Decentralized governance on two-sided platforms: crowdsourcing, learning, and debiasing


Management Science and Operations

Publishing details

Social Sciences Research Network

Authors / Editors

Kwan A; Yang S A; Zhang A H


Publication Year



Disputes over transactions on two-sided platforms are common and are usually arbitrated through platforms’ customer service departments or third-party service providers. In this paper, we study crowd-judging, a novel crowd-sourcing mechanism whereby users (buyers and sellers) volunteer as jurors to decide disputes arising from the platform. To understand this phenomenon, we use a rich dataset from the dispute resolution center at Taobao, a leading Chinese e-commerce platform. While this mechanism enhances resolution speed, there are concerns that crowd-jurors may exhibit a form of in-group bias (where buyers favor the buyer and sellers favor the seller in a dispute), and that such in-group bias may systematically sway case outcomes given the majority of users on such platforms are buyers. We find evidence consistent with this concern: on average, a seller juror is approximately 10% likelier to vote for a seller. Such bias is 70% higher among cases that are less clear-cut and decided by a thin margin. Conversely, the bias reduces dramatically as users gain crowd-judging experience: in-group bias when jurors have the sample-median level of experience is 95% lower than when jurors are completely inexperienced. This suggests learning-by-doing may mitigate biases associated with socioeconomic identification. Partly due to this learning effect, our simulation shows that in-group bias influences the outcomes of no more than 2% of cases under the current randomized case allocation process, and can be further reduced under dynamic policies that better allocate experienced jurors. Such findings offer promising evidence that crowd-sourcing can be an effective dispute resolution mechanism to govern online platforms, and that properly designed operating policies can further improve its efficacy.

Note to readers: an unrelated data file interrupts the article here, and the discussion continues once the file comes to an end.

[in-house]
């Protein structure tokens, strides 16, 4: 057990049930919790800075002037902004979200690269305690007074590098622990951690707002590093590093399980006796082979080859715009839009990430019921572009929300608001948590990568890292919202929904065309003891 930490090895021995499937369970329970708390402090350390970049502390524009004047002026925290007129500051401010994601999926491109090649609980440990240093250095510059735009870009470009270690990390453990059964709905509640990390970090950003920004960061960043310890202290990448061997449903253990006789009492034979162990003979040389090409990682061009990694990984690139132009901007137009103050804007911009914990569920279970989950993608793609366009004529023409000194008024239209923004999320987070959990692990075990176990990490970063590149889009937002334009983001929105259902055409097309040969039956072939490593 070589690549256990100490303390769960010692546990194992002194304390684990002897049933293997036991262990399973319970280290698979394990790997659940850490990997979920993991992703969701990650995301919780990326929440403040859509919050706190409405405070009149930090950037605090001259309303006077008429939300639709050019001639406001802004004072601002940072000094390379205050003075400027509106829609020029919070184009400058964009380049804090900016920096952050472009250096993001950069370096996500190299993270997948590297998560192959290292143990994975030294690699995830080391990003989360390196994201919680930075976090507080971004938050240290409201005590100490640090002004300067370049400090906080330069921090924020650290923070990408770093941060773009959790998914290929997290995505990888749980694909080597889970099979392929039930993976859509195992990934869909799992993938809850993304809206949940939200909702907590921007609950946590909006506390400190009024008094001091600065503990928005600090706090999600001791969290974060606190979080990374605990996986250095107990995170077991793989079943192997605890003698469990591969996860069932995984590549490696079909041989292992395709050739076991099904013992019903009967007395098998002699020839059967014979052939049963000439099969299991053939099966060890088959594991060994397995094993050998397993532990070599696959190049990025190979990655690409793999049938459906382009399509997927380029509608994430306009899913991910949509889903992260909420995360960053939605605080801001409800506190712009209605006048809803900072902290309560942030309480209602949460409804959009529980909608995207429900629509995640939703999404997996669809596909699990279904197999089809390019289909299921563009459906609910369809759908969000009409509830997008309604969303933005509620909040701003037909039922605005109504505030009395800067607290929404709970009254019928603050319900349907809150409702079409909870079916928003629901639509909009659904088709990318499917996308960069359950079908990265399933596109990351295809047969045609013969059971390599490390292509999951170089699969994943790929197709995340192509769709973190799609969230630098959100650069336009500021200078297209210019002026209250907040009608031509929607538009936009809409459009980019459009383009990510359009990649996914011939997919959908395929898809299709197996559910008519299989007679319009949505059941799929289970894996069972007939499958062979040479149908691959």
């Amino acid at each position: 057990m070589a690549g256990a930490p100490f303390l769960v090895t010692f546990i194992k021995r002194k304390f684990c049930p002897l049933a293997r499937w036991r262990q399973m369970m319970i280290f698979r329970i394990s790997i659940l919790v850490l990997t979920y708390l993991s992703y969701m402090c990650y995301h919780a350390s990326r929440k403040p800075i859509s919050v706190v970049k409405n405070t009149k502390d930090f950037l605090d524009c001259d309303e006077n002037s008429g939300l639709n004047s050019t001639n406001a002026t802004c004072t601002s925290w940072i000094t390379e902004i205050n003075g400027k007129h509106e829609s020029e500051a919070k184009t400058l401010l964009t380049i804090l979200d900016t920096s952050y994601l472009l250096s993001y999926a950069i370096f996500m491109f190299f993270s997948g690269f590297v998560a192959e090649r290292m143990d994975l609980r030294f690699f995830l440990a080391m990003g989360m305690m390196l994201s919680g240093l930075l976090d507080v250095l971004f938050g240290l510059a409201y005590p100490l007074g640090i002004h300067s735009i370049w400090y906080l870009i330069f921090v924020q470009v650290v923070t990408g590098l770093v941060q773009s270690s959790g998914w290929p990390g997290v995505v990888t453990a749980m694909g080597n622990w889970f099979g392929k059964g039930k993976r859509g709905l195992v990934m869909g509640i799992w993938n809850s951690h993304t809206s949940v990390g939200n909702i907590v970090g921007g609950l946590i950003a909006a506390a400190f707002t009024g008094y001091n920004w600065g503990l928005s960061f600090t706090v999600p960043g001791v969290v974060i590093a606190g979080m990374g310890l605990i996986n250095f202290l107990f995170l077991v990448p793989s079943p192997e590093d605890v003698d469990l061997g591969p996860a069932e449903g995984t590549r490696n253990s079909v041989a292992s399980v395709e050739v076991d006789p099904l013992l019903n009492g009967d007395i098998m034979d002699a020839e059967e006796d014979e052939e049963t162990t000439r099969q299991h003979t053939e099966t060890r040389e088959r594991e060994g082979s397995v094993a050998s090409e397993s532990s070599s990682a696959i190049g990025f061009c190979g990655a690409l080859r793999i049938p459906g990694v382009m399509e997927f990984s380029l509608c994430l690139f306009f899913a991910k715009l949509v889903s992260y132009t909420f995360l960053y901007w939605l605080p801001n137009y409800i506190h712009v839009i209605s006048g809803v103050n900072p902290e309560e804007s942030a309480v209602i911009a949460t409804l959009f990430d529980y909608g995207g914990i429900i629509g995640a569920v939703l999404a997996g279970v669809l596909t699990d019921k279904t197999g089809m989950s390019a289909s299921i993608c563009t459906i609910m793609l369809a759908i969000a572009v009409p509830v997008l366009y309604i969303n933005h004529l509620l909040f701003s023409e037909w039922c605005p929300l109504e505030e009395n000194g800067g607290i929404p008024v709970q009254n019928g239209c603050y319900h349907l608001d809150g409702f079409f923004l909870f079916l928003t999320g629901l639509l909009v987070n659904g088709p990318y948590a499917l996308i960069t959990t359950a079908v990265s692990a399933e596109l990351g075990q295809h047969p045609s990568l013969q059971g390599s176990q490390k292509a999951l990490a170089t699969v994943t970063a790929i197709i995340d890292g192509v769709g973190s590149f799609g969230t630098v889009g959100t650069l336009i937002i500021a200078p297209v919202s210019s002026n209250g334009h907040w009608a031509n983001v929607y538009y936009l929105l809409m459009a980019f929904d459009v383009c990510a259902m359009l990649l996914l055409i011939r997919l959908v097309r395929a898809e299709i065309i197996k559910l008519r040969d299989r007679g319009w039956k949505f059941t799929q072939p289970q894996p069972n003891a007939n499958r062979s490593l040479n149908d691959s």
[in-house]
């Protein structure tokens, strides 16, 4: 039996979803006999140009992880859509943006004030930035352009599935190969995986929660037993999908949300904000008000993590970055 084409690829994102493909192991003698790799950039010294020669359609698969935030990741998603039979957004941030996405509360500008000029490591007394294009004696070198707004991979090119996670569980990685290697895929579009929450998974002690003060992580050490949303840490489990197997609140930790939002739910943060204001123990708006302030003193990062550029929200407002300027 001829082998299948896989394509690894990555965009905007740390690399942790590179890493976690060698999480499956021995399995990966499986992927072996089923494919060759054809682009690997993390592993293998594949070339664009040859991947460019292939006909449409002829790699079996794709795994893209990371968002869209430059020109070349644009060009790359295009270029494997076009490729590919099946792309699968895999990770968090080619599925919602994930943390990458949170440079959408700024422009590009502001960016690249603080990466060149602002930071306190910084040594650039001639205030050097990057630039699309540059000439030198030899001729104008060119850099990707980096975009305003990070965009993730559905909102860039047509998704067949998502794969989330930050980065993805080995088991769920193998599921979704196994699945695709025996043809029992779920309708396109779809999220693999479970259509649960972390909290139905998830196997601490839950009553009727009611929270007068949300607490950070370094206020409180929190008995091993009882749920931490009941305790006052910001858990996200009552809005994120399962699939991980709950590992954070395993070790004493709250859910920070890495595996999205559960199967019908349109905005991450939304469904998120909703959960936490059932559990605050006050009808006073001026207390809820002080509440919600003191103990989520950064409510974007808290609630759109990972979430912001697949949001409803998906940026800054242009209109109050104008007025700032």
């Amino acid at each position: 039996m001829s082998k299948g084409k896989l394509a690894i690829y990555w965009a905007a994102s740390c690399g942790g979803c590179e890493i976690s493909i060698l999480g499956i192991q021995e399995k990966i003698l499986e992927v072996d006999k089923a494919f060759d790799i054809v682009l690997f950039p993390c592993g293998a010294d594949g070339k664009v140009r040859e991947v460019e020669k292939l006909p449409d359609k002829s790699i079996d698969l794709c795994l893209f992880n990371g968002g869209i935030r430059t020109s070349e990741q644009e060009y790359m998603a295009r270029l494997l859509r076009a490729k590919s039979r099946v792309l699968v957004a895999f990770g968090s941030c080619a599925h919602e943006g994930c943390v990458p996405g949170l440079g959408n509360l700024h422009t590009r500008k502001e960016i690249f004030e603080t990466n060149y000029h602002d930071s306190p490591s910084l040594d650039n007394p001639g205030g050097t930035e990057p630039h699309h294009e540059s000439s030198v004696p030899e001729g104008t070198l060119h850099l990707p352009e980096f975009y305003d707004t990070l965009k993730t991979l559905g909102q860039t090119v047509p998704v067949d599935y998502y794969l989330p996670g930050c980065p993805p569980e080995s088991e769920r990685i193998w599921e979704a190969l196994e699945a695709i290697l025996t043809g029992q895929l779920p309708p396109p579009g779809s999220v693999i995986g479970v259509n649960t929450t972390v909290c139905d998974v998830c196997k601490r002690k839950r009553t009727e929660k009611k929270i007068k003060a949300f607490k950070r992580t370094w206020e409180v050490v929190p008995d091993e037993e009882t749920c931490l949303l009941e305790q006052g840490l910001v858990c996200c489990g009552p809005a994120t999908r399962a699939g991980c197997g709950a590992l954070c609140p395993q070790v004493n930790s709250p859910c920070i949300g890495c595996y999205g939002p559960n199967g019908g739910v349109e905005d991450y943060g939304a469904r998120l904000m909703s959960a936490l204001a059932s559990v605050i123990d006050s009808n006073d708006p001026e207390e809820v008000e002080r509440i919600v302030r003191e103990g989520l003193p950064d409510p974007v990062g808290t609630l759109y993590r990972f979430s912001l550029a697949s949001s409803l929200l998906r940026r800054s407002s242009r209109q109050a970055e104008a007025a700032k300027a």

Crowd-sourcing; Crowd-judging; Platform governance; Platform operations; Two-sided marketplace; Bias; Experience; Learning

Series Number



Social Sciences Research Network